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Geneva considered for centre to fight anti-Semitism

Anti-Semitic acts such as graveyard desecrations would be examined by the centre Keystone Archive

Israel is considering Geneva as the seat for a new global anti-Semitism commission to combat what it says is an increase in hatred against Jews.

This content was published on January 9, 2002 - 17:21

The plan to establish the International Commission to Combat Anti-Semitism (ICA) was announced in Jerusalem this week by the Israeli deputy foreign minister, Michael Melchior. The seat of the new centre will be in Geneva, New York or Jerusalem.

"Of course, Geneva is being considered because it is a centre for the United Nations and other international organisations, and at the centre of Europe," Yaakov Levy, the Israeli ambassador to the UN in Geneva, told swissinfo.

At the moment, the commission is virtual, but Levy says it will probably be up and running later this year. Melchior is expected to give more details about the new body when he visits Geneva in March for a meeting of the UN Human Rights Commission.

Non-Jewish body

Israel already has some international support for its plan. The Canadian politician and academic Irwin Cotler and the former Swedish deputy prime minister, Per Ahlmark, are participating in the project.

Unveiling the new commission, Melchior pointed out that anti-Semitism was not only a threat to Jews, but to civilisation and democracy: "It always begins with the Jews, and never ends with the Jews," he said, adding that he wanted the majority of the overall body to be non-Jewish.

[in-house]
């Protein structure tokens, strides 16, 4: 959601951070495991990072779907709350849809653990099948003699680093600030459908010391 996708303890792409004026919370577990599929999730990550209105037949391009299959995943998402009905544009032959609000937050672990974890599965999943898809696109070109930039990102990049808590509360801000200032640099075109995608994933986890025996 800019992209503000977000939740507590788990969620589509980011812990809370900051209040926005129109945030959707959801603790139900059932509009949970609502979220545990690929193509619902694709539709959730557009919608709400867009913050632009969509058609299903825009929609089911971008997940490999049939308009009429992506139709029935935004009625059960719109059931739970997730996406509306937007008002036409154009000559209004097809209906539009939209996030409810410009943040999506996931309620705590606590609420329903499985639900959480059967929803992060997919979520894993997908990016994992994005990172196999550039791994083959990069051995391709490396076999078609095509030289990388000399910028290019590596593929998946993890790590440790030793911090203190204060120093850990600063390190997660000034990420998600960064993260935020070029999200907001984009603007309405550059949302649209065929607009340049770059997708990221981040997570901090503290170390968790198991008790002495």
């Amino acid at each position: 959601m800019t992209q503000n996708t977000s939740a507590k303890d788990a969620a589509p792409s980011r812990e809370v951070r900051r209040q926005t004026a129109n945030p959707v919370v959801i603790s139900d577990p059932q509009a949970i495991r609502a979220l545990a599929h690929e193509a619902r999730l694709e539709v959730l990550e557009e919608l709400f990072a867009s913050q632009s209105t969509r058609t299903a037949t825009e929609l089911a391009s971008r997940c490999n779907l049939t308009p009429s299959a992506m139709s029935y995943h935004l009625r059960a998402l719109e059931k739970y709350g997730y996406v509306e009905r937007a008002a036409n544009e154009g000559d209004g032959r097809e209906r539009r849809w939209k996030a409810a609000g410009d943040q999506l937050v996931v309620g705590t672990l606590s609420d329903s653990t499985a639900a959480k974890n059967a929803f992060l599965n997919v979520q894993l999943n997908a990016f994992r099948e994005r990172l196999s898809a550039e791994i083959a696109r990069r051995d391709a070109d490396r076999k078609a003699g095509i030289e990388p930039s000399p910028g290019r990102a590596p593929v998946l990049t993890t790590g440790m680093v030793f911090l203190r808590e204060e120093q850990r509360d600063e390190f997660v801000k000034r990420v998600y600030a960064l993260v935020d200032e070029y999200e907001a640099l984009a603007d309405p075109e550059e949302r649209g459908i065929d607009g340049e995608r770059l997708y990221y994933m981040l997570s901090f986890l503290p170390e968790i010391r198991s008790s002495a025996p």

The minister said it had become necessary to devise a new strategy to combat a new form of anti-Semitism, emanating from Arab countries, and particularly the Gulf region.

New kind of anti-Semitism

"We are noticing a new kind of anti-Semitism, which uses television, satellite, the internet to spout hatred of the Jews. These are means which did not exist in such a manifest and widespread manner just 10 years ago," Levy said.

Levy said that in the past year to 18 months, an increase in anti-Semitism had been detected in Europe too, with attacks on synagogues and people wearing distinctive Jewish clothing. This, he suggested, was an "evident spill-over from tensions in the Middle East".

The ambassador rejected suggestions that the commission would be a tool to promote Israeli policies, though he acknowledged that that could be a welcome by-product.

There would be a certain irony should Israel decide to choose Geneva as the location of the new centre because of its reputation as a place where human rights are defended.

Protecting civilians

Last month, at a conference in Geneva, the international community criticised Israel for failing to respect the Fourth Geneva Convention - on protecting civilians during military occupation - in the Palestinian territories.

Israel, the first country to be singled out in this way, saw the conference as yet another attempt by Arab and Muslim countries to blacken its name. It accused them of using a tool of international humanitarian law for political purposes.

But the issue once again raised the thorny issue of where legitimate criticism of the Israeli government ends and anti-Semitism begins. Indeed one of the things the new anti-Semitism commission wants to combat is the "demonisation of Israel".

"We have no gripe with anyone who has a valid criticism of a given Israeli policy," Levy told swissinfo.

"But when you cross a certain border - television programmes showing Ariel Sharon's hands dripping with blood, comparing him to Dracula, drinking the blood of innocent Arabs - this is a crossover from legitimate criticism into deep anti-Semitic myths and evils," he added.

by Roy Probert

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